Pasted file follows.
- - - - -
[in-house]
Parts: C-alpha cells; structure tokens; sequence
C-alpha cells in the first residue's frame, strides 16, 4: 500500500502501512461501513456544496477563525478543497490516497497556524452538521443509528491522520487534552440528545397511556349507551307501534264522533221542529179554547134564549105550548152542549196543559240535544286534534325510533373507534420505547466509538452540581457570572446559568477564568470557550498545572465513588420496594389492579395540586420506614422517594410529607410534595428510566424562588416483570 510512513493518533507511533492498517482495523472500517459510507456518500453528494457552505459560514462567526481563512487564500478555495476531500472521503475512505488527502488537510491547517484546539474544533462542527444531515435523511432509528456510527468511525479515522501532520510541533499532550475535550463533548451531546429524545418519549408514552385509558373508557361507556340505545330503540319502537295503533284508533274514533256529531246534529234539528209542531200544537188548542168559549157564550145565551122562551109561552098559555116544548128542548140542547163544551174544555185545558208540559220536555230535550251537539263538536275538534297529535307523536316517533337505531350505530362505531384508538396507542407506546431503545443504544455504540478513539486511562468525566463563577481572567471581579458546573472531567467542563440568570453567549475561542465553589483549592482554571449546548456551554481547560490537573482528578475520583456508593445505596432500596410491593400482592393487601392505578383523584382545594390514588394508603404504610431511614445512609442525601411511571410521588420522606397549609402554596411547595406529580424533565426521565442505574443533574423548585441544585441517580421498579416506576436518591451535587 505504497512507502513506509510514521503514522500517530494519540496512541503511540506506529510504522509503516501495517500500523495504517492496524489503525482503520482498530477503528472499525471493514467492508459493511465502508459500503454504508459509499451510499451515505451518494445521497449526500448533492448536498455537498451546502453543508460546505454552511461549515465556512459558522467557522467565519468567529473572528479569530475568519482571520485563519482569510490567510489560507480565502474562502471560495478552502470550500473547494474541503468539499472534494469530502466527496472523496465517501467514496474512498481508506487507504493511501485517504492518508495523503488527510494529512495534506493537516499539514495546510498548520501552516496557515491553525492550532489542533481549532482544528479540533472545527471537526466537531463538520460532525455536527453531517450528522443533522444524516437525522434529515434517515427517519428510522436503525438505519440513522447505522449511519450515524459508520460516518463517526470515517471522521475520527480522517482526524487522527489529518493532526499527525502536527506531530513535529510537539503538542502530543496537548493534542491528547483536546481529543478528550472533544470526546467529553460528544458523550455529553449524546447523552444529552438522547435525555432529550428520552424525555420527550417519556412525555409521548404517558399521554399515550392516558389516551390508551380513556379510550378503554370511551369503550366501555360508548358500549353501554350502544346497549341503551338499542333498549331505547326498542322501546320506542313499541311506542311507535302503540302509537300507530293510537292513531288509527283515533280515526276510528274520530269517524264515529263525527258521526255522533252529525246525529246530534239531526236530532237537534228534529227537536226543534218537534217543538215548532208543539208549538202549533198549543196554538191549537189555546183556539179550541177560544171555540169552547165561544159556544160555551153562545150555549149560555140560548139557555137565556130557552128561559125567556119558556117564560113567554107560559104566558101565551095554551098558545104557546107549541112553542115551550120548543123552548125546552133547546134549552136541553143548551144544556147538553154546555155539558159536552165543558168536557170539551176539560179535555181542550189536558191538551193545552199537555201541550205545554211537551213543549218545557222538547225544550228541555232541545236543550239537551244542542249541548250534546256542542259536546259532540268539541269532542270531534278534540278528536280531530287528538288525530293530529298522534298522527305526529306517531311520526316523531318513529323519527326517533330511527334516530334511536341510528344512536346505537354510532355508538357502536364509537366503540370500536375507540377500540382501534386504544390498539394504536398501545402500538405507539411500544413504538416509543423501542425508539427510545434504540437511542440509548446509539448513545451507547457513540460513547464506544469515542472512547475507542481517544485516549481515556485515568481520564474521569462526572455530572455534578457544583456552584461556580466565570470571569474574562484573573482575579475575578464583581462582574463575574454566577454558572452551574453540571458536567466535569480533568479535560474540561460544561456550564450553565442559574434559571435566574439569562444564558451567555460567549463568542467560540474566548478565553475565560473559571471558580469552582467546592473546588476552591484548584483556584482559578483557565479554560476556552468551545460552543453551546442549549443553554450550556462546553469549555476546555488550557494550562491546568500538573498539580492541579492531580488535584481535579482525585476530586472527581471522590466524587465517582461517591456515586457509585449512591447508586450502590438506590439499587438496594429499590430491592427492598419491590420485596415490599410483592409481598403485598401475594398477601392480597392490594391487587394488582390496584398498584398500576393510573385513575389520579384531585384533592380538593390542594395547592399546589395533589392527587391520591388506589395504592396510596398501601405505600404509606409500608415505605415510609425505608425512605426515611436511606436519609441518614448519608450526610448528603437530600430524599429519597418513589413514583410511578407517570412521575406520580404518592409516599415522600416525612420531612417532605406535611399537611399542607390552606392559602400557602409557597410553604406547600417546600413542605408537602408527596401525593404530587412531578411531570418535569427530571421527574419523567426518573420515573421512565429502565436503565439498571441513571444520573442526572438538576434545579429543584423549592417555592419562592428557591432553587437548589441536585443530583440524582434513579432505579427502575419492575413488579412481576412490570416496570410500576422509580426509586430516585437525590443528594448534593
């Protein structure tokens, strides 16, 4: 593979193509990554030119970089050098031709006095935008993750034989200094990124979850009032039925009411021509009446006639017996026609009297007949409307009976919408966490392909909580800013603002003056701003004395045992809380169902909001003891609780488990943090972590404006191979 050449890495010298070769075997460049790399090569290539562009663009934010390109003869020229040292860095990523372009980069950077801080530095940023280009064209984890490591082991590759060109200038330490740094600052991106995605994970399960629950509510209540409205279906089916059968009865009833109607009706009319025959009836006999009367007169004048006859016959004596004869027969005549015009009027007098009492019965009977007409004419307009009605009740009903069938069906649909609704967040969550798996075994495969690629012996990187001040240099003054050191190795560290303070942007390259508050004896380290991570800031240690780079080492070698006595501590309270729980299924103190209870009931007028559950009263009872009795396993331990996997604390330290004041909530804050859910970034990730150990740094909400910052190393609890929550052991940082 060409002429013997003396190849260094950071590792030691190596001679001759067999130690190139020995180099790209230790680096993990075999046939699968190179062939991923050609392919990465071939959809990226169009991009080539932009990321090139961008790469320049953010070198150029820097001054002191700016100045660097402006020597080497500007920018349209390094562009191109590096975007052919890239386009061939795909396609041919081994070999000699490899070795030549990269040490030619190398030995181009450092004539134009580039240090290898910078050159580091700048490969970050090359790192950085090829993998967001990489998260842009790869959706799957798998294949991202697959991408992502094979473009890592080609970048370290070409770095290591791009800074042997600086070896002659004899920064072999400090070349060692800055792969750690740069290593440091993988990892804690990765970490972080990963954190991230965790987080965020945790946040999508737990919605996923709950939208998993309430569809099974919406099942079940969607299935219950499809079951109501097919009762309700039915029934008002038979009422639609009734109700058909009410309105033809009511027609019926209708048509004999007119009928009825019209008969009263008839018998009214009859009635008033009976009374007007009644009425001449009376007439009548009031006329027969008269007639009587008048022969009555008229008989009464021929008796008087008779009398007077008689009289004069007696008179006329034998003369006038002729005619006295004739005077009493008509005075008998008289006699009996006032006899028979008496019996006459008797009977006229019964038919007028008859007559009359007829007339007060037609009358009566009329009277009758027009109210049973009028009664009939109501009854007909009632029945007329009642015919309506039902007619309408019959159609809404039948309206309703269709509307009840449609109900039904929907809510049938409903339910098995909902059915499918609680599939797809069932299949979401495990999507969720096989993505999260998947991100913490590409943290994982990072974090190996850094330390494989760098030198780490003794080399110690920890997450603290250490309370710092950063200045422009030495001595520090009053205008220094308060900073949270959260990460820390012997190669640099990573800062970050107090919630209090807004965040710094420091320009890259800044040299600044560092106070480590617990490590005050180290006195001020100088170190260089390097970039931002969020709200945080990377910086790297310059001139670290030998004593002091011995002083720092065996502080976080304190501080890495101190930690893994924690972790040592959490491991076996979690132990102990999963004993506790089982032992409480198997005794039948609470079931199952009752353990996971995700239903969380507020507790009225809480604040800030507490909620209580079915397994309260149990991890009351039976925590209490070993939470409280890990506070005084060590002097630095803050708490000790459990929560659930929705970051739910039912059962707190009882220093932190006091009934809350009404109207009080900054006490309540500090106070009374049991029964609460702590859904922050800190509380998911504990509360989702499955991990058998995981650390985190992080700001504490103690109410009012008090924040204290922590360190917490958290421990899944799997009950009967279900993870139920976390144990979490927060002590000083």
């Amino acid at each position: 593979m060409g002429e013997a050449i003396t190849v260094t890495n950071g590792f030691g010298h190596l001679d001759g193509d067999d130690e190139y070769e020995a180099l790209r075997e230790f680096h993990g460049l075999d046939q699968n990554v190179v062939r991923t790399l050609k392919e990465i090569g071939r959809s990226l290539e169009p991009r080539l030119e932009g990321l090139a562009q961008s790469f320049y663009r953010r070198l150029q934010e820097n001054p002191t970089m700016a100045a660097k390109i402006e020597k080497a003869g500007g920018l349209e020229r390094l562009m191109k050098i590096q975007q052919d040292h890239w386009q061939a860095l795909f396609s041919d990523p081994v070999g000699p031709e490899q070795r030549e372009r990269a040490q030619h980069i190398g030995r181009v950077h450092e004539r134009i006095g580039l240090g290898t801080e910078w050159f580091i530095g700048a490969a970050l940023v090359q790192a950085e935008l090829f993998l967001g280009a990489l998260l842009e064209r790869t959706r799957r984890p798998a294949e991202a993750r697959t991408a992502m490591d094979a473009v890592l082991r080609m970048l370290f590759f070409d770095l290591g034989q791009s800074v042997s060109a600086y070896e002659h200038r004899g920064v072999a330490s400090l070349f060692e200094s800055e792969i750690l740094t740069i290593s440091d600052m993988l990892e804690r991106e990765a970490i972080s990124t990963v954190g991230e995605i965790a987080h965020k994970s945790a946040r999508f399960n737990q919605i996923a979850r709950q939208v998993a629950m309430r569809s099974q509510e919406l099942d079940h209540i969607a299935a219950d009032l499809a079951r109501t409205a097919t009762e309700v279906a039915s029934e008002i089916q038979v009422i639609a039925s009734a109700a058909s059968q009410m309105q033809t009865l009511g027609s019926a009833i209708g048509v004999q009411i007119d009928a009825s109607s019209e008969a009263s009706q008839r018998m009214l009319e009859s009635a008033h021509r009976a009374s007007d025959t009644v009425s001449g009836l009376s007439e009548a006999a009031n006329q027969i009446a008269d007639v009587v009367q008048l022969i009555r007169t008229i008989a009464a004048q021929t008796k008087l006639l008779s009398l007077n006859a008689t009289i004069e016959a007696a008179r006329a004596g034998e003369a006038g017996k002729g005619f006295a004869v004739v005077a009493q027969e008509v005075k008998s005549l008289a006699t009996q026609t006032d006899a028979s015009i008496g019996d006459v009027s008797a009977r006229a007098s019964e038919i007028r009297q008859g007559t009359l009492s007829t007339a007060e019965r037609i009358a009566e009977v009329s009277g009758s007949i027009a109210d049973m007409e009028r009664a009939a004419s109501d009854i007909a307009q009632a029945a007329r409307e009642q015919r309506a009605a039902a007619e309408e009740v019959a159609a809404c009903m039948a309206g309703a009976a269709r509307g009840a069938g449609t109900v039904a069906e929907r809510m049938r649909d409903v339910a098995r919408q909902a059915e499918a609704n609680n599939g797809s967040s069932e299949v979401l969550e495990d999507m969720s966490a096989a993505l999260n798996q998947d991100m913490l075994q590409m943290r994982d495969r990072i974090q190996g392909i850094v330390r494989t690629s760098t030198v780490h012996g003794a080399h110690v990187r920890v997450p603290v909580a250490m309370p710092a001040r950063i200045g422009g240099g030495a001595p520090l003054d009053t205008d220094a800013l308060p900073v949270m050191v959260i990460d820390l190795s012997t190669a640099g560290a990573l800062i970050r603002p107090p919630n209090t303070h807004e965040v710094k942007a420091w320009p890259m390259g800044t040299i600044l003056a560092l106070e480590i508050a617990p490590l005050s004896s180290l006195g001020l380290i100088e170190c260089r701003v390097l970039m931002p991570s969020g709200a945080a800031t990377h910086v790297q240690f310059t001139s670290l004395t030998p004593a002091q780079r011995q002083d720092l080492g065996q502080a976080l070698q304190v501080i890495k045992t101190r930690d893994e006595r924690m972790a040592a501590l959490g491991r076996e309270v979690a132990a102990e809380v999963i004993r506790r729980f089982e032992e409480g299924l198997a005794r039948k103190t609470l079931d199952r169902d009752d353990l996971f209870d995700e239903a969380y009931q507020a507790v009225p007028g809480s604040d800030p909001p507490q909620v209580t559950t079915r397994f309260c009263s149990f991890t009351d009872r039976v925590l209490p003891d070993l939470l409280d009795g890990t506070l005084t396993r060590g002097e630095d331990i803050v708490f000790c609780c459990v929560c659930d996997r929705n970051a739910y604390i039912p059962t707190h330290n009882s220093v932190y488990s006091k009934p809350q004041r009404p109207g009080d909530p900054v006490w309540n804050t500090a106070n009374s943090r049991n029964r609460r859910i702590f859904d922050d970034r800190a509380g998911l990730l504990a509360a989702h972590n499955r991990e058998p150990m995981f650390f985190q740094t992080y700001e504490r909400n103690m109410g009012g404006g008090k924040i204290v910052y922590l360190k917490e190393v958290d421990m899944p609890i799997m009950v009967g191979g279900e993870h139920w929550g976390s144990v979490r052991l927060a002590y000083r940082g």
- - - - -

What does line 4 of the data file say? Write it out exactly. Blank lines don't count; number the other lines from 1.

């Protein structure tokens, strides 16, 4: 593979193509990554030119970089050098031709006095935008993750034989200094990124979850009032039925009411021509009446006639017996026609009297007949409307009976919408966490392909909580800013603002003056701003004395045992809380169902909001003891609780488990943090972590404006191979 050449890495010298070769075997460049790399090569290539562009663009934010390109003869020229040292860095990523372009980069950077801080530095940023280009064209984890490591082991590759060109200038330490740094600052991106995605994970399960629950509510209540409205279906089916059968009865009833109607009706009319025959009836006999009367007169004048006859016959004596004869027969005549015009009027007098009492019965009977007409004419307009009605009740009903069938069906649909609704967040969550798996075994495969690629012996990187001040240099003054050191190795560290303070942007390259508050004896380290991570800031240690780079080492070698006595501590309270729980299924103190209870009931007028559950009263009872009795396993331990996997604390330290004041909530804050859910970034990730150990740094909400910052190393609890929550052991940082 060409002429013997003396190849260094950071590792030691190596001679001759067999130690190139020995180099790209230790680096993990075999046939699968190179062939991923050609392919990465071939959809990226169009991009080539932009990321090139961008790469320049953010070198150029820097001054002191700016100045660097402006020597080497500007920018349209390094562009191109590096975007052919890239386009061939795909396609041919081994070999000699490899070795030549990269040490030619190398030995181009450092004539134009580039240090290898910078050159580091700048490969970050090359790192950085090829993998967001990489998260842009790869959706799957798998294949991202697959991408992502094979473009890592080609970048370290070409770095290591791009800074042997600086070896002659004899920064072999400090070349060692800055792969750690740069290593440091993988990892804690990765970490972080990963954190991230965790987080965020945790946040999508737990919605996923709950939208998993309430569809099974919406099942079940969607299935219950499809079951109501097919009762309700039915029934008002038979009422639609009734109700058909009410309105033809009511027609019926209708048509004999007119009928009825019209008969009263008839018998009214009859009635008033009976009374007007009644009425001449009376007439009548009031006329027969008269007639009587008048022969009555008229008989009464021929008796008087008779009398007077008689009289004069007696008179006329034998003369006038002729005619006295004739005077009493008509005075008998008289006699009996006032006899028979008496019996006459008797009977006229019964038919007028008859007559009359007829007339007060037609009358009566009329009277009758027009109210049973009028009664009939109501009854007909009632029945007329009642015919309506039902007619309408019959159609809404039948309206309703269709509307009840449609109900039904929907809510049938409903339910098995909902059915499918609680599939797809069932299949979401495990999507969720096989993505999260998947991100913490590409943290994982990072974090190996850094330390494989760098030198780490003794080399110690920890997450603290250490309370710092950063200045422009030495001595520090009053205008220094308060900073949270959260990460820390012997190669640099990573800062970050107090919630209090807004965040710094420091320009890259800044040299600044560092106070480590617990490590005050180290006195001020100088170190260089390097970039931002969020709200945080990377910086790297310059001139670290030998004593002091011995002083720092065996502080976080304190501080890495101190930690893994924690972790040592959490491991076996979690132990102990999963004993506790089982032992409480198997005794039948609470079931199952009752353990996971995700239903969380507020507790009225809480604040800030507490909620209580079915397994309260149990991890009351039976925590209490070993939470409280890990506070005084060590002097630095803050708490000790459990929560659930929705970051739910039912059962707190009882220093932190006091009934809350009404109207009080900054006490309540500090106070009374049991029964609460702590859904922050800190509380998911504990509360989702499955991990058998995981650390985190992080700001504490103690109410009012008090924040204290922590360190917490958290421990899944799997009950009967279900993870139920976390144990979490927060002590000083």